Jerusalem Post, April 29, 2001

LIVNAT: NO CHANCE OF A
PALESTINIAN STATE ON '67 LANDS

By Janine Zacharia

WASHINGTON - The establishment of a Palestinian state over the entire West Bank and Gaza would destabilize the whole Middle East, Education Minister Limor Livnat said on Friday, adding that Israel will never let such a state be born.

In a toughly-worded speech filled with vitriol for post-Zionism, the Palestinians, and the Israeli left wing, Livnat said 40 percent of the territories are already under Palestinian Authority control and "giving Arafat a sovereign, territorially contiguous state, with internationally recognized borders over the rest of the West Bank and Gaza as well, is out of the question."

"There is no rational explanation conceivable for doing something that would destabilize not only Israel, but certainly Jordan and probably the entire region as well," Livnat said in a speech to the Washington Institute for Near East Policy.

Livnat, who was the keynote speaker at a conference held by the institute, said Israel must pursue a "functional and operational peace" rather than a formal one with the Palestinians and Syria. To achieve such a"functional" peace, she said, Israel needs to "control the high ground of the Golan, Judea, and Samaria."

Her remarks seemed to suggest that Israel will not be willing to hand over any more territory in negotiations. Dividing Jerusalem, she said, would lead to more aggression against Israel and cause the "creation of a new Belfast or Beirut" - two cities that have been plagued by religious strife.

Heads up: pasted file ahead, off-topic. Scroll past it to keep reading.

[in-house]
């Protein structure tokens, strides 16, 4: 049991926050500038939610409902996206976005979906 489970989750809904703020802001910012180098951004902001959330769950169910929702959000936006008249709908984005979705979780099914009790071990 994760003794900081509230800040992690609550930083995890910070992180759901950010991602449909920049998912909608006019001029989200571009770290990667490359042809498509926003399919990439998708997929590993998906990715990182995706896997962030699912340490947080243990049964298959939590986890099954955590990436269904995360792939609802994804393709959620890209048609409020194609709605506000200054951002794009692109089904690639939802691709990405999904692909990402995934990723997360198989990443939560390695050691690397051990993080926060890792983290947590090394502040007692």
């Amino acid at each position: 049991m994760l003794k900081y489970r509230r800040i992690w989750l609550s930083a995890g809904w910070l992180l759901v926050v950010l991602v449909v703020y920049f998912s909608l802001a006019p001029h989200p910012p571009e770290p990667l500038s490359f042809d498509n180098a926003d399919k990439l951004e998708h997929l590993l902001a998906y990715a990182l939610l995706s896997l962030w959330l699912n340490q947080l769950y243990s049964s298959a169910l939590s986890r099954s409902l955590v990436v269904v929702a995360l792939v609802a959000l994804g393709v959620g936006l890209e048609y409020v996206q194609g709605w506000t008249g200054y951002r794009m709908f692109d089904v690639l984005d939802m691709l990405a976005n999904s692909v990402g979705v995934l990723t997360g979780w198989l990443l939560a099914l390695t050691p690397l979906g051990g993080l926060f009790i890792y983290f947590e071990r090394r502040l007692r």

Her comments came as Foreign Minister Shimon Peres prepared to leave for Cairo, Amman, and Washington on a trip aimed at finding a formula for ending the violence and reviving dormant peace talks on the basis of the Egyptian-Jordanian ceasefire proposal.

Livnat set low goals for peace in the region, saying peace between Israel and her neighbors "must be based on deterrence, not détente," and that Israel should not sign agreements with autocracies since they "do not honor paper commitments."

In her role as education minister, Livnat said, she will strive to rid the Israeli school curricula of the post-

Zionism that "has crept into Israel's educational thinking," and "reinstate Jewish values and reinvigorate Zionist idealism." "Israeli post-Zionism denigrates Jewish rights to the Land of Israel, disparages Jewish values, and trivializes the historic justice inherent in Israel's rebirth," she said.

She likened the post-Zionist movement, which in recent years has advocated a more critical look at the events surrounding Israel's birth 53 years ago, to "the battered-wife syndrome."

"How could we have gone on blaming ourselves - like in the battered-wife syndrome - while constantly showing understanding for the unconscionable behavior of the Palestinians? See post-Zionism and understand why," Livnat said.

(c) 2001 The Jerusalem Post



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